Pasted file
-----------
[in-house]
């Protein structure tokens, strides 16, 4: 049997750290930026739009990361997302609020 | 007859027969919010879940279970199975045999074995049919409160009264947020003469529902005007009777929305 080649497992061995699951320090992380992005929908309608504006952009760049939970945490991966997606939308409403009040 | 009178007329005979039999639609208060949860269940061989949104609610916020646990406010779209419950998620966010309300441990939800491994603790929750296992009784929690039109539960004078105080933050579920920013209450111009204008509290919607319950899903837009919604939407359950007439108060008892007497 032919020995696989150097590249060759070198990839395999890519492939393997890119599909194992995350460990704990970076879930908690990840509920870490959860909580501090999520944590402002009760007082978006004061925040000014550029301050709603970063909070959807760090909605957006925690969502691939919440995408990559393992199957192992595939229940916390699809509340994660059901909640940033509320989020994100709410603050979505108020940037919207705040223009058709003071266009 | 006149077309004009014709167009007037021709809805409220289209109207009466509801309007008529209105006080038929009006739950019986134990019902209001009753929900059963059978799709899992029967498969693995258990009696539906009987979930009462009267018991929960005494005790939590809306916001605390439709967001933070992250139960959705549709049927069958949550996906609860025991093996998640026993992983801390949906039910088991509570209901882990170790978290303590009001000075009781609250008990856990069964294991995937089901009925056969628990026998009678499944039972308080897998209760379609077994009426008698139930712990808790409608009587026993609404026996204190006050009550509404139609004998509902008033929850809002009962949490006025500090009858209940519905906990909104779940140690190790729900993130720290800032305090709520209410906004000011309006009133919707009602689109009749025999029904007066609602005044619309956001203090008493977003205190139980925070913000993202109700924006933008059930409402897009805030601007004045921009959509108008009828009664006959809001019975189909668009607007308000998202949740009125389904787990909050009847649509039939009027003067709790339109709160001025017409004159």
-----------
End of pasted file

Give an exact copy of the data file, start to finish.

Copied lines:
[in-house]
């Protein structure tokens, strides 16, 4: 049997750290930026739009990361997302609020 | 007859027969919010879940279970199975045999074995049919409160009264947020003469529902005007009777929305 080649497992061995699951320090992380992005929908309608504006952009760049939970945490991966997606939308409403009040 | 009178007329005979039999639609208060949860269940061989949104609610916020646990406010779209419950998620966010309300441990939800491994603790929750296992009784929690039109539960004078105080933050579920920013209450111009204008509290919607319950899903837009919604939407359950007439108060008892007497 032919020995696989150097590249060759070198990839395999890519492939393997890119599909194992995350460990704990970076879930908690990840509920870490959860909580501090999520944590402002009760007082978006004061925040000014550029301050709603970063909070959807760090909605957006925690969502691939919440995408990559393992199957192992595939229940916390699809509340994660059901909640940033509320989020994100709410603050979505108020940037919207705040223009058709003071266009 | 006149077309004009014709167009007037021709809805409220289209109207009466509801309007008529209105006080038929009006739950019986134990019902209001009753929900059963059978799709899992029967498969693995258990009696539906009987979930009462009267018991929960005494005790939590809306916001605390439709967001933070992250139960959705549709049927069958949550996906609860025991093996998640026993992983801390949906039910088991509570209901882990170790978290303590009001000075009781609250008990856990069964294991995937089901009925056969628990026998009678499944039972308080897998209760379609077994009426008698139930712990808790409608009587026993609404026996204190006050009550509404139609004998509902008033929850809002009962949490006025500090009858209940519905906990909104779940140690190790729900993130720290800032305090709520209410906004000011309006009133919707009602689109009749025999029904007066609602005044619309956001203090008493977003205190139980925070913000993202109700924006933008059930409402897009805030601007004045921009959509108008009828009664006959809001019975189909668009607007308000998202949740009125389904787990909050009847649509039939009027003067709790339109709160001025017409004159």